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The Globe-republican. [volume] (Dodge City, Kan.) 1889-1910, December 11, 1889, Image 4

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The Globe-Republican,
Published every Wednesday
By the Globe-Rqiublican Publishing Co.
Entered at the rostoflice at Dodge City,
Kansas, for transmission through the mails
as second-class matter.
(In Advance.)
One year. ?1.50 Three months 50
Six months 75 Single copies .5
Parties w lio find an.X after their name on
the margin of the paper or wrapper, may
know that their subscription lias expired and
is due. AH such are kindly solicited to le
mit to us the amount of the same.
Editor and Manager.
As.t. Editor and Man.
The breeding of horses and mules in a
country like this, where lands are cheap
and feed in abundance is to be had, can be
made a profitable industry.
President Harrison' was heard from
as soon as the fifty-first congress organ
ized, through a very statesmanlike paper
commonly called a message, which has
the true republican ring to it.
The Hutchinson Times. SponslerBros.
publishers, is the latest publication on
our table. It is a neat and newsy quar
to, and will make its appearance weekly.
Add one more republican paper to our
list, Mr. Mail Clerk.
The Kearney county seat case which
has been in the supreme court for over
two years, was finally settled on last Sat
urday, the decision being rendered in
favor of Hartland. This news must be
very gratifying to Joe Dillon, editor of
the Hartland Herald, for it was the one
desire of his life to live in a county seat
Irrigatiea la Kaasas.
Evert farmer ought to raise his own ance themselves upon the crest of the
pork, mutton and beef. wave of popular opinion, and the skill
' I displayed in doing this is sometimes as-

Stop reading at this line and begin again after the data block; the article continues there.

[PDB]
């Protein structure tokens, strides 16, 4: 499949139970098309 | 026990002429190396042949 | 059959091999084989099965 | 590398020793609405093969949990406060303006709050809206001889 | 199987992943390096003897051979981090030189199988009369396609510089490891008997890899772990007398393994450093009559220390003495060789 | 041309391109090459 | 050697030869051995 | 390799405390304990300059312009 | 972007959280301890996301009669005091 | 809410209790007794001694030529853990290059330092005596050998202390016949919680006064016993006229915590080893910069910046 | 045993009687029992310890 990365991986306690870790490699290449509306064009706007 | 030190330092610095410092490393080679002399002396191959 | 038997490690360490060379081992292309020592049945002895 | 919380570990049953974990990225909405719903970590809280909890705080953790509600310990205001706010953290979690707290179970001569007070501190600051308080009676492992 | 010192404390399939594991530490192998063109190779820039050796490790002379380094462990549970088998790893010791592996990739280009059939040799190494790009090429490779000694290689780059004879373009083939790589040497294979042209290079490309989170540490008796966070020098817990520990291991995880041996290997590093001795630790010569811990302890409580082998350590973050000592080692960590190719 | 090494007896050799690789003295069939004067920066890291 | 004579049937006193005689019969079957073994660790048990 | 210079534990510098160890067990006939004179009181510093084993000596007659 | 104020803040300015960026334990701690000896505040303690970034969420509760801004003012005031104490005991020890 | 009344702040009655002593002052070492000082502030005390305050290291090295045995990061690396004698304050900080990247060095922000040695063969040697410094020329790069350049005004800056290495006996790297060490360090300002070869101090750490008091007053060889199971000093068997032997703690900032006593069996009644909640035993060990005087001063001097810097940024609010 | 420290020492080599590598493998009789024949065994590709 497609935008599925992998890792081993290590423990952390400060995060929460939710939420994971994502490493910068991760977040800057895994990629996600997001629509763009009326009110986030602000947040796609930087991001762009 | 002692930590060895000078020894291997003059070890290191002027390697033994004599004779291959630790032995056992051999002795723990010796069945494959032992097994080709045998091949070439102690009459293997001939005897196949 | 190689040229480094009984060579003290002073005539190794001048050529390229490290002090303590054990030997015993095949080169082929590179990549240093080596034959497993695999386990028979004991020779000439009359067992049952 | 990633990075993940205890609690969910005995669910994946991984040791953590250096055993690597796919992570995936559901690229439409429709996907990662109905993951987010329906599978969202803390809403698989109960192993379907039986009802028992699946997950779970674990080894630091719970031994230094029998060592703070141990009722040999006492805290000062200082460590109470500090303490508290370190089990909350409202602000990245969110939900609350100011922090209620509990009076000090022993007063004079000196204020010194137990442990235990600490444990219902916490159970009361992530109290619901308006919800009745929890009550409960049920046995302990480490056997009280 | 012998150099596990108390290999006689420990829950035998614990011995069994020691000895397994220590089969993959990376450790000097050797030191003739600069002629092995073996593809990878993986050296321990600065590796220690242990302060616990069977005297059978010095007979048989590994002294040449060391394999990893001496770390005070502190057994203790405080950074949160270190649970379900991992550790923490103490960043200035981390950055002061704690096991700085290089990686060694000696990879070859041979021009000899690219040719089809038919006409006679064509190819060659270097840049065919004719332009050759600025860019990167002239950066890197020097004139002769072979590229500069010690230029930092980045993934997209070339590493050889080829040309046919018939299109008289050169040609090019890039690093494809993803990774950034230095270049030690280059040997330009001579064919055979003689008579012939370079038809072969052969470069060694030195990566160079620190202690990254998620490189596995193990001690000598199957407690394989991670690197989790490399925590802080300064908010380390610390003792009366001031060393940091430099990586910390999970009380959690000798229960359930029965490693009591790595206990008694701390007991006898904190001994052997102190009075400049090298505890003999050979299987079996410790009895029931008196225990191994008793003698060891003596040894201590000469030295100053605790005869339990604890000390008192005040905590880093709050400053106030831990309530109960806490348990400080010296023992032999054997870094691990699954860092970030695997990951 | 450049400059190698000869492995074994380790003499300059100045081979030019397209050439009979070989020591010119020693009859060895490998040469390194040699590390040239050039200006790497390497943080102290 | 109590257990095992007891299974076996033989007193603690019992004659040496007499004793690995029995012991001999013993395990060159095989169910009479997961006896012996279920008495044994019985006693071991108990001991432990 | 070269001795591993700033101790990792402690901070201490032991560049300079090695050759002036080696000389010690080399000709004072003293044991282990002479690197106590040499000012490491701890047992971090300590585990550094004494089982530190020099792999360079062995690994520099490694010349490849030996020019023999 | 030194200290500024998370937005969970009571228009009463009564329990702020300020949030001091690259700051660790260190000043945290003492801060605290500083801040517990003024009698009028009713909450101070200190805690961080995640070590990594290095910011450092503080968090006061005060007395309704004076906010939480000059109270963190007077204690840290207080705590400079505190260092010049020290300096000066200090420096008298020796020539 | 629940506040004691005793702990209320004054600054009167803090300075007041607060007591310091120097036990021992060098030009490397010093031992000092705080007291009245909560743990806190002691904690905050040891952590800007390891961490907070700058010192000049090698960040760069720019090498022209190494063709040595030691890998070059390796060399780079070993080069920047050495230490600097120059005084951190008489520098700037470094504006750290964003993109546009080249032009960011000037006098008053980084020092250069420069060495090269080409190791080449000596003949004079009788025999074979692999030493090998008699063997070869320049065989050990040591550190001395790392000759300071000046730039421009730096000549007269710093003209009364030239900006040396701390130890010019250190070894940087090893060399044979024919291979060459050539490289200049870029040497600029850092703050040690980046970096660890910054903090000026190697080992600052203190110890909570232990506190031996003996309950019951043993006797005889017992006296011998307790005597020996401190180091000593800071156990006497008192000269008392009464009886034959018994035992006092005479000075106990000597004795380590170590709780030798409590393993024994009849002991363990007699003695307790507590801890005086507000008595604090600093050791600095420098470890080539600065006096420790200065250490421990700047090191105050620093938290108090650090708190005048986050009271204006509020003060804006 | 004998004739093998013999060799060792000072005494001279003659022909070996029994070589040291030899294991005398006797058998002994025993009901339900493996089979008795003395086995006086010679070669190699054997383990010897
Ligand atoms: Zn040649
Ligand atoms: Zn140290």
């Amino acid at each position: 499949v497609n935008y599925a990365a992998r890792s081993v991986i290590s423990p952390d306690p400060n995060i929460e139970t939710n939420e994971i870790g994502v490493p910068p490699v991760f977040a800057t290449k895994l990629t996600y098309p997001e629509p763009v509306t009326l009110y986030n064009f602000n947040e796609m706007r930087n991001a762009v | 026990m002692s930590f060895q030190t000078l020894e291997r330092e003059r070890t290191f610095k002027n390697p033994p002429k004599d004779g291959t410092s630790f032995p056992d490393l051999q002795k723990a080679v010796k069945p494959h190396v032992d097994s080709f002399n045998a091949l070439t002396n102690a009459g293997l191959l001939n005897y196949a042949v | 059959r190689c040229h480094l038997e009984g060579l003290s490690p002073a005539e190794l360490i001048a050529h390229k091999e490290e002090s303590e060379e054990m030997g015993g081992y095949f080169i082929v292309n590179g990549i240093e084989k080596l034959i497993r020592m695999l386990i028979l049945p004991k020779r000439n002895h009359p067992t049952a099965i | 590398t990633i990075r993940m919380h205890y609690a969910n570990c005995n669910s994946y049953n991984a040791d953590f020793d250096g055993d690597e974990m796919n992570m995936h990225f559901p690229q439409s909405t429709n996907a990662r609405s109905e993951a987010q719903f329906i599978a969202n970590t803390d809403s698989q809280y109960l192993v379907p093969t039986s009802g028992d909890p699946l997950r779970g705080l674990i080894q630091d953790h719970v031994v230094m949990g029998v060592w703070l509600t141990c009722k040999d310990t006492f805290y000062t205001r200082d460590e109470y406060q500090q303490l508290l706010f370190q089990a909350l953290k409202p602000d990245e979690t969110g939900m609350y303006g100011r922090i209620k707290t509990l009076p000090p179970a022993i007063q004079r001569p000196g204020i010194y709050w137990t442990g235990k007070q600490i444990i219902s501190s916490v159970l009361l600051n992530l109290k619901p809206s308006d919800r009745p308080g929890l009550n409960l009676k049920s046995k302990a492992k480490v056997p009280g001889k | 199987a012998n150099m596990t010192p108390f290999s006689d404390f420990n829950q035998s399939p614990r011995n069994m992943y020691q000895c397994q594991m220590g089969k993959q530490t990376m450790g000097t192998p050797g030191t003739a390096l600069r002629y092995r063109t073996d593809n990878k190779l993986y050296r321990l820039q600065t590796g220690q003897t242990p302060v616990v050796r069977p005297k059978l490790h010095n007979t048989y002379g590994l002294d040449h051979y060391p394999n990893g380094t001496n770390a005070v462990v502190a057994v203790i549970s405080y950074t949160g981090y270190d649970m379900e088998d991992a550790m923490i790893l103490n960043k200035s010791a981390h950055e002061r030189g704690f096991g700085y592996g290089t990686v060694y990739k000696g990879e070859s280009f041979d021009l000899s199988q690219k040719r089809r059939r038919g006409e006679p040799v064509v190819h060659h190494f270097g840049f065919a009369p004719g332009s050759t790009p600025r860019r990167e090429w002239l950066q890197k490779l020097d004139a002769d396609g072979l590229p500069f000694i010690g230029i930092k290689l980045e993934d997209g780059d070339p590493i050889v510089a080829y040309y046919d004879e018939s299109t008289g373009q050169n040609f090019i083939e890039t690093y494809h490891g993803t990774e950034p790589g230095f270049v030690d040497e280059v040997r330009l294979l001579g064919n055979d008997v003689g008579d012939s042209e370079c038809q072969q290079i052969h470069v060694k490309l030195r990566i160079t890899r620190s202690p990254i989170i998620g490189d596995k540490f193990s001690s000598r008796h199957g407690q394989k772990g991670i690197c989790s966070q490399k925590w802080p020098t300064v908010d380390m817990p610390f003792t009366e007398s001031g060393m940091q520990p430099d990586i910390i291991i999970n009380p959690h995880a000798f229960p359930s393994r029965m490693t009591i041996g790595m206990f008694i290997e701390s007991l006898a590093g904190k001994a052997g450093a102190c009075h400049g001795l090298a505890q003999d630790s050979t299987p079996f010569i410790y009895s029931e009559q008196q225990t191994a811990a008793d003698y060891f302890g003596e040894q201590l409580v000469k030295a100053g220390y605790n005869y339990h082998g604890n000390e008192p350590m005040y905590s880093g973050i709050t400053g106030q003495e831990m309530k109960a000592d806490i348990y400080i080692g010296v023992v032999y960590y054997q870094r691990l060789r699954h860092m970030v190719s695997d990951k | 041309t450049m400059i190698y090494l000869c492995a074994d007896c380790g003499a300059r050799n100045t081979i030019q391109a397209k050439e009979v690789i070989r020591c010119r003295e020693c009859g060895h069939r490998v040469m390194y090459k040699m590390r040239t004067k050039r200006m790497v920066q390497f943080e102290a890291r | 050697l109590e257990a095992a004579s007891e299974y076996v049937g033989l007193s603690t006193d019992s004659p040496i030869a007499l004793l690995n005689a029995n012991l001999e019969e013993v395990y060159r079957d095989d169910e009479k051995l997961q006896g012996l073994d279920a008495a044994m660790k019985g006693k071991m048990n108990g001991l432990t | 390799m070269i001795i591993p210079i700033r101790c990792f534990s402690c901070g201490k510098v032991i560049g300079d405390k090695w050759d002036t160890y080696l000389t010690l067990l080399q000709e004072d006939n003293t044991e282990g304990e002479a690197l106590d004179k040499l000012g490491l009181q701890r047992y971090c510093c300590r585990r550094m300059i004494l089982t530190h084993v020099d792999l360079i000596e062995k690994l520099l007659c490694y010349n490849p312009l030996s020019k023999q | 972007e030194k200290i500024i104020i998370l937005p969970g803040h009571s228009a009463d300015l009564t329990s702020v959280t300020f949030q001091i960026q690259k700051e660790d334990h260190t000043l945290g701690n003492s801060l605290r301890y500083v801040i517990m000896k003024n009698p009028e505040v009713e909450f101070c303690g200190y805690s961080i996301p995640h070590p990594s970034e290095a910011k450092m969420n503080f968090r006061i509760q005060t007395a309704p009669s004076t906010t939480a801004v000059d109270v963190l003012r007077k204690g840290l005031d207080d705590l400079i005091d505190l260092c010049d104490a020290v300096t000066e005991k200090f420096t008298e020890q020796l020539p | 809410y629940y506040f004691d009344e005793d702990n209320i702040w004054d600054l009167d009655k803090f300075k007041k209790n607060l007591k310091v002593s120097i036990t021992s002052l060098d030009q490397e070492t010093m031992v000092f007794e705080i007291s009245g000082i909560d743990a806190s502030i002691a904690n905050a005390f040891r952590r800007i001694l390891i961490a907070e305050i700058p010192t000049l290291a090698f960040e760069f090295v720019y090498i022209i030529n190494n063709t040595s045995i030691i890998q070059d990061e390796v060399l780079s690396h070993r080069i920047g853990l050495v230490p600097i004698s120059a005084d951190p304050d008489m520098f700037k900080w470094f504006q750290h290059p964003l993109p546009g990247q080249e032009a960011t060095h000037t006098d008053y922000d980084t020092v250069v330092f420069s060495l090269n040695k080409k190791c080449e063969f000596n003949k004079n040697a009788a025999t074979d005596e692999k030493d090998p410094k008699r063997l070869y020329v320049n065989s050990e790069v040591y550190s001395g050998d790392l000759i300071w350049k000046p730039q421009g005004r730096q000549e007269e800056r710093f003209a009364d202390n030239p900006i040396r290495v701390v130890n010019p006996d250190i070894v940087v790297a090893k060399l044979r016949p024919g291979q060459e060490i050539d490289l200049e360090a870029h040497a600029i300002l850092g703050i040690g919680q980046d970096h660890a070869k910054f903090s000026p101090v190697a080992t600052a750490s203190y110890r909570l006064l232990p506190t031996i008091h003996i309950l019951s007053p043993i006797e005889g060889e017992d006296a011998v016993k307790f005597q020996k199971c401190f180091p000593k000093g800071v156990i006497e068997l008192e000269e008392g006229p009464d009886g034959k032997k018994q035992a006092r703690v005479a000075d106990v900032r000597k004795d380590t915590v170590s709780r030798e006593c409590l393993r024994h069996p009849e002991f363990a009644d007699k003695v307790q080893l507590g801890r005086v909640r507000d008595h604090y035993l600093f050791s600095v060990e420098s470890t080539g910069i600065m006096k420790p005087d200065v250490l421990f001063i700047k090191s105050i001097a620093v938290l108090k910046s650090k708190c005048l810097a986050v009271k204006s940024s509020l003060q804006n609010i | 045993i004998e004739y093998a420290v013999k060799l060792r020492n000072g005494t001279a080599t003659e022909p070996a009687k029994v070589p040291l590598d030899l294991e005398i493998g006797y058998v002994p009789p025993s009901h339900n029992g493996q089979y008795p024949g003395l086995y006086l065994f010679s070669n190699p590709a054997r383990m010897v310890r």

Col. J. H. Rathbourn, founder of i tonishing.
the order of Knishts of Pythias, died I v narn y..,a riWht tn tat hie r.hn,i
Monday afternoon at his home at Lima, J gr;wup in lgnorannce. t education j ley and the climate is adapted to its per-
saw better broom corn than in this val-
Ohio. Grand Chancellor Ellis, General
Carnahan, of Indianapolis, and Hon.
Howard Douglas, of Cincinnati, were
with him at his death. Col. Rathbourn
was a man of most excellent character
and was universally loved among the
Knights of Pythias.
The following startling special dis
patch was published in yesterday" Hutch
inson Nezvs. A meeting will be held at
the seat of trouble to-day, when we shall
know more of the facts:
Meadk, Kan., Dec. It has just been dis
covered that the American Sugar company,
who built and operated a sugar factory at
Minneola, Kansas, the past season, introduc
ed imported barrel sugar into their syrup in
order to make a showing to the people.
Hon. Willis G. Emerson, Capt. Kob't V. Pain
ter, Attorney A. T. Bodle, jr., and others who
have in good faith been helping the American
Sugar company people to introduce their su
gar plants, have been shamefully imposed
upon by this gigantic piece of misrepresen
tation upon the part of the officers of the
American Sugar company. These gentlemen
unearthed the fraud yesterday and are punc
turing the nefarious scheme with exposure
and condemnation.
Fortunately the ninety thousand dollars of
bonds voted in six different townships are
not in the possession of the American Sugar
company, and will therefore be surrendered
to the townships. Xot only Messrs. Bodle,
Emerson and Painter, but the entire commu
nity are justly indignant.
All kinds of live stock in this section
of the state have done remarkably well
the past year. All are sleek and fat and
in good growing condition, and an abun
dance of all kinds of good forage has
been provided for winter feeding. Peo
ple are beginning to find out that it pays
to raise cattle, horses, sheep and hogs as
well as small grain. Tn fact they find
that what profits have been lealized have
been made out of stock.
The western states and territories will
anxiously watch the action of the fifty
first congress to see what it will do for
said section in the way of appropriations
for testing the theory of water storage
for irrigation. "We would like to see ten
million dollars taken from the Mississippi
river appropriations and expended on the
other end of the river or some other of
the sources of supply, just to see what
effect it would .have on the lower Mississippi.
"Don't fret or worry about the future
of western Kansas either as to the cli
mate, soil, or the future business pros
pects, even if the soil does not seem to
produce quite as piolificly as you had